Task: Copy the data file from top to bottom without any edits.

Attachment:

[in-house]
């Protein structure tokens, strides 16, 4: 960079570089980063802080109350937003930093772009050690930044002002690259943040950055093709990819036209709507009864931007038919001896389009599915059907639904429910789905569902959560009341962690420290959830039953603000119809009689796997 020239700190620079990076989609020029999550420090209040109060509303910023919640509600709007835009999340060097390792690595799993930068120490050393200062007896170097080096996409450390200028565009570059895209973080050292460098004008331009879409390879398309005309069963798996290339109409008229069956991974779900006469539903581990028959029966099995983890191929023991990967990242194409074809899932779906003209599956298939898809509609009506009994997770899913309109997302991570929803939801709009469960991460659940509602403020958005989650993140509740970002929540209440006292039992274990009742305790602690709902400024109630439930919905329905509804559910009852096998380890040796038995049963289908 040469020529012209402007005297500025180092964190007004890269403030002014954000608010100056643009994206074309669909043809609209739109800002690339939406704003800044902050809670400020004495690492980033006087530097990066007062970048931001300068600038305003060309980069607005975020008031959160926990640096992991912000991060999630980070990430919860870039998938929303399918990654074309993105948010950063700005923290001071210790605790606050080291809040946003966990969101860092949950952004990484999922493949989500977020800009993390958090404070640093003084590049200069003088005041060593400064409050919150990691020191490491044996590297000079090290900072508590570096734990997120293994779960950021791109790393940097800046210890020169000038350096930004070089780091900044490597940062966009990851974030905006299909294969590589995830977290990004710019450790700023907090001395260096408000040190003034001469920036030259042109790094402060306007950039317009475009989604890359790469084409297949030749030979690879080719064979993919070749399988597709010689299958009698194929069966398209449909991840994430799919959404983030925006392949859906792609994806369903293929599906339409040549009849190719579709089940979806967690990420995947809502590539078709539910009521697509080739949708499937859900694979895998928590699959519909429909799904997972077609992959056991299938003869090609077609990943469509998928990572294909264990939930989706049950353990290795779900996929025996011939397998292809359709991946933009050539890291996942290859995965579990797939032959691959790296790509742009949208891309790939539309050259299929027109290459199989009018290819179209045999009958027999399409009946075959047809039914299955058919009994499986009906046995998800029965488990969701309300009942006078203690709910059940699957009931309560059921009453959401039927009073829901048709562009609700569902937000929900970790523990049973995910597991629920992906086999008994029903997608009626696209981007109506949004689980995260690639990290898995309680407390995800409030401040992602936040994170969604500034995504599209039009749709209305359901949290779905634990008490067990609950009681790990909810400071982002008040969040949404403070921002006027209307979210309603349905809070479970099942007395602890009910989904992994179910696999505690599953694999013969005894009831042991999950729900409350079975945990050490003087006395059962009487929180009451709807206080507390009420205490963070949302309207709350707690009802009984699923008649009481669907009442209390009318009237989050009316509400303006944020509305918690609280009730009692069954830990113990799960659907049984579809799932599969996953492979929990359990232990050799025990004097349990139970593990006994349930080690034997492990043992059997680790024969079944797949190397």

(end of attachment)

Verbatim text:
[in-house]
């Protein structure tokens, strides 16, 4: 960079570089980063802080109350937003930093772009050690930044002002690259943040950055093709990819036209709507009864931007038919001896389009599915059907639904429910789905569902959560009341962690420290959830039953603000119809009689796997 020239700190620079990076989609020029999550420090209040109060509303910023919640509600709007835009999340060097390792690595799993930068120490050393200062007896170097080096996409450390200028565009570059895209973080050292460098004008331009879409390879398309005309069963798996290339109409008229069956991974779900006469539903581990028959029966099995983890191929023991990967990242194409074809899932779906003209599956298939898809509609009506009994997770899913309109997302991570929803939801709009469960991460659940509602403020958005989650993140509740970002929540209440006292039992274990009742305790602690709902400024109630439930919905329905509804559910009852096998380890040796038995049963289908 040469020529012209402007005297500025180092964190007004890269403030002014954000608010100056643009994206074309669909043809609209739109800002690339939406704003800044902050809670400020004495690492980033006087530097990066007062970048931001300068600038305003060309980069607005975020008031959160926990640096992991912000991060999630980070990430919860870039998938929303399918990654074309993105948010950063700005923290001071210790605790606050080291809040946003966990969101860092949950952004990484999922493949989500977020800009993390958090404070640093003084590049200069003088005041060593400064409050919150990691020191490491044996590297000079090290900072508590570096734990997120293994779960950021791109790393940097800046210890020169000038350096930004070089780091900044490597940062966009990851974030905006299909294969590589995830977290990004710019450790700023907090001395260096408000040190003034001469920036030259042109790094402060306007950039317009475009989604890359790469084409297949030749030979690879080719064979993919070749399988597709010689299958009698194929069966398209449909991840994430799919959404983030925006392949859906792609994806369903293929599906339409040549009849190719579709089940979806967690990420995947809502590539078709539910009521697509080739949708499937859900694979895998928590699959519909429909799904997972077609992959056991299938003869090609077609990943469509998928990572294909264990939930989706049950353990290795779900996929025996011939397998292809359709991946933009050539890291996942290859995965579990797939032959691959790296790509742009949208891309790939539309050259299929027109290459199989009018290819179209045999009958027999399409009946075959047809039914299955058919009994499986009906046995998800029965488990969701309300009942006078203690709910059940699957009931309560059921009453959401039927009073829901048709562009609700569902937000929900970790523990049973995910597991629920992906086999008994029903997608009626696209981007109506949004689980995260690639990290898995309680407390995800409030401040992602936040994170969604500034995504599209039009749709209305359901949290779905634990008490067990609950009681790990909810400071982002008040969040949404403070921002006027209307979210309603349905809070479970099942007395602890009910989904992994179910696999505690599953694999013969005894009831042991999950729900409350079975945990050490003087006395059962009487929180009451709807206080507390009420205490963070949302309207709350707690009802009984699923008649009481669907009442209390009318009237989050009316509400303006944020509305918690609280009730009692069954830990113990799960659907049984579809799932599969996953492979929990359990232990050799025990004097349990139970593990006994349930080690034997492990043992059997680790024969079944797949190397």